37. 37. Two Primary FATCA Requirements • In general terms, foreign financial institutions are annually required to report to the U.S. government information about financial accounts held by U.S. taxpayers, or held by foreign entities in which U.S. taxpayers hold a substantial ownership interest. •U.S. taxpayers with specified foreign financial assets that exceed certain thresholds must report those assets to the IRS annually on the Form 8938 information return. 37
  38. 38. FATCA Policy in Context of U.S. Tax Laws • U.S. taxpayers’ investments have become increasingly global in scope. • Recognition that foreign financial institutions (“FFIs”) are in best position to identify and report with respect to their U.S. account holders. • Absent reporting by FFIs, some U.S. taxpayers may attempt to continue to evade U.S. tax by hiding money in offshore accounts. • “To prevent this abuse of the U.S. voluntary tax compliance system and address the use of offshore accounts to facilitate tax evasion, it is essential in today’s global investment climate that reporting be available with respect to both the onshore and offshore accounts of U.S. taxpayers.” (Preamble to Final Regulations). 38
  39. 39. What Does FATCA Require of Foreign Banks? • FATCA requires foreign banks and financial institutions (FFIs) to report to the IRS information about financial accounts held by U.S. taxpayers, or by foreign entities in which U.S. taxpayers hold a substantial ownership interest. In order to avoid withholding under FATCA, a participating FFI will have to enter into an agreement with the IRS to: – Identify U.S. accounts; – Report certain information to the IRS regarding U.S. accounts; and – Withhold a 30 percent tax on certain U.S.-connected payments to non- participating FFIs and account holders who are unwilling to provide the required information. • Registration take places through an online system which opened January 1, 2014. • FFIs that do not register and enter into an agreement with the IRS will be subject to withholding on certain types of payments relating to U.S. investments. 39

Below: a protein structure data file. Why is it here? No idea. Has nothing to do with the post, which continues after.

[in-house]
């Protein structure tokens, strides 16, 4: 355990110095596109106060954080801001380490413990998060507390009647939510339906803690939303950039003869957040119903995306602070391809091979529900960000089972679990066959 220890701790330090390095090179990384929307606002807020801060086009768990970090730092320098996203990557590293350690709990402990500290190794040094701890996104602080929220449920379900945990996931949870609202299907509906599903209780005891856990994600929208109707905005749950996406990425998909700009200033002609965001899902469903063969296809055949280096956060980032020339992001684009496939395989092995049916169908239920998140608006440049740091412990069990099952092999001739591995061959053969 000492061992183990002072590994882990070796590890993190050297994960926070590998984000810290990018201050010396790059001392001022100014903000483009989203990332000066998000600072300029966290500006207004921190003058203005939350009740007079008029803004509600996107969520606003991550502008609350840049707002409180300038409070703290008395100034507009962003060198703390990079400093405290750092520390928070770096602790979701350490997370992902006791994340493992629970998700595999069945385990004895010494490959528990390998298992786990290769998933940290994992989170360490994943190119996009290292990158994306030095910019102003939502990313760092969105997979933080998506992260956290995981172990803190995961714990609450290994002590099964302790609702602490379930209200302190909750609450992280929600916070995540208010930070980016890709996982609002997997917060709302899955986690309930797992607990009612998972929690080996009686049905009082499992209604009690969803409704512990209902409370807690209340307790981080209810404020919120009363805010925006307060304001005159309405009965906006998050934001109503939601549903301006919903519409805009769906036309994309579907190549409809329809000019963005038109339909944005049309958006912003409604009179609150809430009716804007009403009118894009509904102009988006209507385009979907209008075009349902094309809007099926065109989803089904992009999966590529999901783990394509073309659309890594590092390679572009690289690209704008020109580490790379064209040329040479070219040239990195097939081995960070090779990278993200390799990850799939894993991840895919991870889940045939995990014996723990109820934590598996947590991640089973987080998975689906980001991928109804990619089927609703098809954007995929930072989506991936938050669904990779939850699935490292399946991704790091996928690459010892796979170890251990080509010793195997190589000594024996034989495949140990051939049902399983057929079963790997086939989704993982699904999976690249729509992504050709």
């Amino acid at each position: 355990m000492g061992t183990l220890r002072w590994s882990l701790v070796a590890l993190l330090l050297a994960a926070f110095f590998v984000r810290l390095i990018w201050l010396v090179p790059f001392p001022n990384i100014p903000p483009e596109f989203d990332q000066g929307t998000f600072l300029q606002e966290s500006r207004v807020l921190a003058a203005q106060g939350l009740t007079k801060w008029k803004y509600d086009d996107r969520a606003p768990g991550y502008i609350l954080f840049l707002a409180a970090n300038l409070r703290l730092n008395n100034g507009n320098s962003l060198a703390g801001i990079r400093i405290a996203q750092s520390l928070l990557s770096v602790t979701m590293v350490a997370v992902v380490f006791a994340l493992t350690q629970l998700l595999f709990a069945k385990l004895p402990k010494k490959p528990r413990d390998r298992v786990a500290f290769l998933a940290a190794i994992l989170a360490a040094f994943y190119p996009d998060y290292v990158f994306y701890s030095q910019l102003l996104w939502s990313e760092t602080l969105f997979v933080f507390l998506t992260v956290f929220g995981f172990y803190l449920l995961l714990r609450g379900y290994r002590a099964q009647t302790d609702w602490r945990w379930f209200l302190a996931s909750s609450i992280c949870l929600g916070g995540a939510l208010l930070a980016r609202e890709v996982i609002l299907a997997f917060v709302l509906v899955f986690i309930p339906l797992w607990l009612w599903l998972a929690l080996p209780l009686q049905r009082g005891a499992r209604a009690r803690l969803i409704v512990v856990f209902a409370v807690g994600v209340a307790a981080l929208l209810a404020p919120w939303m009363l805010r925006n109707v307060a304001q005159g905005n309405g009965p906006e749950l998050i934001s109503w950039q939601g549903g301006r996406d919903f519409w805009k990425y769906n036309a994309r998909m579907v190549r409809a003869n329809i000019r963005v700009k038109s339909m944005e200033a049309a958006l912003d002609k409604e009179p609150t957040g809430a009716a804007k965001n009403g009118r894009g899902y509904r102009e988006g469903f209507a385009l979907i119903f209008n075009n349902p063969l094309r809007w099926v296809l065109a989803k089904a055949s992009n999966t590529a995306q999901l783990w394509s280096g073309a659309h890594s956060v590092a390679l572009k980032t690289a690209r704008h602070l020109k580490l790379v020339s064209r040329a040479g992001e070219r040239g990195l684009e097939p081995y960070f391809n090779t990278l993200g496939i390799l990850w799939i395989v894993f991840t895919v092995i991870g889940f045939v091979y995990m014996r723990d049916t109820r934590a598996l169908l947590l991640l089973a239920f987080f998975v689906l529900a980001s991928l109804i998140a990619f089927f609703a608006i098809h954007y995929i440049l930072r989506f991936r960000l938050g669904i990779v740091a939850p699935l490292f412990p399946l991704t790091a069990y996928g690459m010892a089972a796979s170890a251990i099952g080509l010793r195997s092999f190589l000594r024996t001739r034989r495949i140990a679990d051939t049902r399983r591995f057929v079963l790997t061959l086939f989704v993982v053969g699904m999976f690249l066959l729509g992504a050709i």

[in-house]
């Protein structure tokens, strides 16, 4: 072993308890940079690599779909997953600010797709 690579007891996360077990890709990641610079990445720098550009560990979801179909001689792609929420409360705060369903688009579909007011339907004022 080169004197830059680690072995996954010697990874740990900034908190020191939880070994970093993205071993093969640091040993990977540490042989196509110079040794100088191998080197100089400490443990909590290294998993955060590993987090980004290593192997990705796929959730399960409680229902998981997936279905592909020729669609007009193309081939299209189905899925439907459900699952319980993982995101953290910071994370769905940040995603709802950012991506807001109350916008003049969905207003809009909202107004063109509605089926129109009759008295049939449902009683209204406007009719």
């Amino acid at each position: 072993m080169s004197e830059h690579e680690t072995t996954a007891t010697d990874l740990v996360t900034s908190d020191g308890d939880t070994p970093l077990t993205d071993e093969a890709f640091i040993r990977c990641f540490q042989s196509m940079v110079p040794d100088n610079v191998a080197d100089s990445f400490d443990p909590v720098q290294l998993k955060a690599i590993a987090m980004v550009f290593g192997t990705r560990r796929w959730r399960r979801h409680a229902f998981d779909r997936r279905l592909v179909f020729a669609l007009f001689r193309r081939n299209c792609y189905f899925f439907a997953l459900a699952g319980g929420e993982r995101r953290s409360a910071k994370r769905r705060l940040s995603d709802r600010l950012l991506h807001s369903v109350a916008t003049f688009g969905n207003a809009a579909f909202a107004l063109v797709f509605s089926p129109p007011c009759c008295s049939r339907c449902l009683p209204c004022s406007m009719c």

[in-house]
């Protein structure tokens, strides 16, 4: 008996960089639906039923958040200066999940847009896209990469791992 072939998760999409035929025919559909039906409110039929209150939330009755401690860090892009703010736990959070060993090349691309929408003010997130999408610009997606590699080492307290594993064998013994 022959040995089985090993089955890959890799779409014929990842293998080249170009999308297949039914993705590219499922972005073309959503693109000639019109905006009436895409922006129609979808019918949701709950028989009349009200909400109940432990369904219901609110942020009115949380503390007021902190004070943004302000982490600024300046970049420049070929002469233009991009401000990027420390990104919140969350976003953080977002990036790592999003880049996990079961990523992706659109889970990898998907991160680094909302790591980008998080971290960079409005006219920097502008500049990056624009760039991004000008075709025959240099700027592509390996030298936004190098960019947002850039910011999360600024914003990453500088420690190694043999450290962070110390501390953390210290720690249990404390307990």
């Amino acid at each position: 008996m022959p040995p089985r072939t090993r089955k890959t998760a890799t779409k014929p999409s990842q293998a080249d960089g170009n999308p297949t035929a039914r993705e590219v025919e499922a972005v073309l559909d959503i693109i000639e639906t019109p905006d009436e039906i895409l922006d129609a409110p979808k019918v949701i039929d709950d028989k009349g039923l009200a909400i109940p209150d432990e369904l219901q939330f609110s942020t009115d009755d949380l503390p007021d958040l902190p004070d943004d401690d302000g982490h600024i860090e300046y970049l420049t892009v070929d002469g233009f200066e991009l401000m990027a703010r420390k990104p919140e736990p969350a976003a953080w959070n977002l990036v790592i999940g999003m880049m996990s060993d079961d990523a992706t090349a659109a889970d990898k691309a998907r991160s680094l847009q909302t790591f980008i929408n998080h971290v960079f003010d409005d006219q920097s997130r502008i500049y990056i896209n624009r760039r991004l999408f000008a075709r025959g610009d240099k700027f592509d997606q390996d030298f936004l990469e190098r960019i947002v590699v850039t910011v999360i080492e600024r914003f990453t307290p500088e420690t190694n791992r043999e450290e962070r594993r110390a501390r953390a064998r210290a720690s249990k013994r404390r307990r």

40. 40. FATCA Implementation Through Intergovernmental Agreements •As of May 1, 2014: – Treasury has signed 30 agreements with foreign jurisdictions to implement FATCA – Treasury has reach agreements in substance with 29 other foreign jurisdictions to implement FATCA 40
  41. 41. FATCA Asset Reporting Regime • New Internal Revenue Code provision enacted as part of 2010 HIRE Act • Requires reporting of specified foreign financial assets if aggregate value exceeds certain thresholds • Applies to tax years beginning with 2011 • Requires that new information return be attached to a taxpayer’s U.S. income tax return entitled Form 8938, “Statement of Foreign Financial Assets” 41
  42. 42. Form 8938 42
  43. 43. What is a “Specified Foreign Financial Asset”? A specified foreign financial asset (SFFA) is: • Any financial account maintained by a foreign financial institution – Foreign bank accounts – Foreign mutual funds – Foreign hedge funds – Foreign private equity funds – Certain foreign insurance products 43
  44. 44. Form 8938 – Part I 44
  45. 45. What is a SFFA? (continued) • Other foreign financial assets held for investment that are not in an account maintained by a U.S. or foreign financial institution, namely: – Stock or securities issued by someone other than a U.S. person – Any interest in a foreign entity – Any financial instrument or contract that has as an issuer or counterparty that is other than a U.S. person – Foreign pensions and deferred compensation plans – Foreign trusts and estates (if “specified individual” is aware of its existence) 45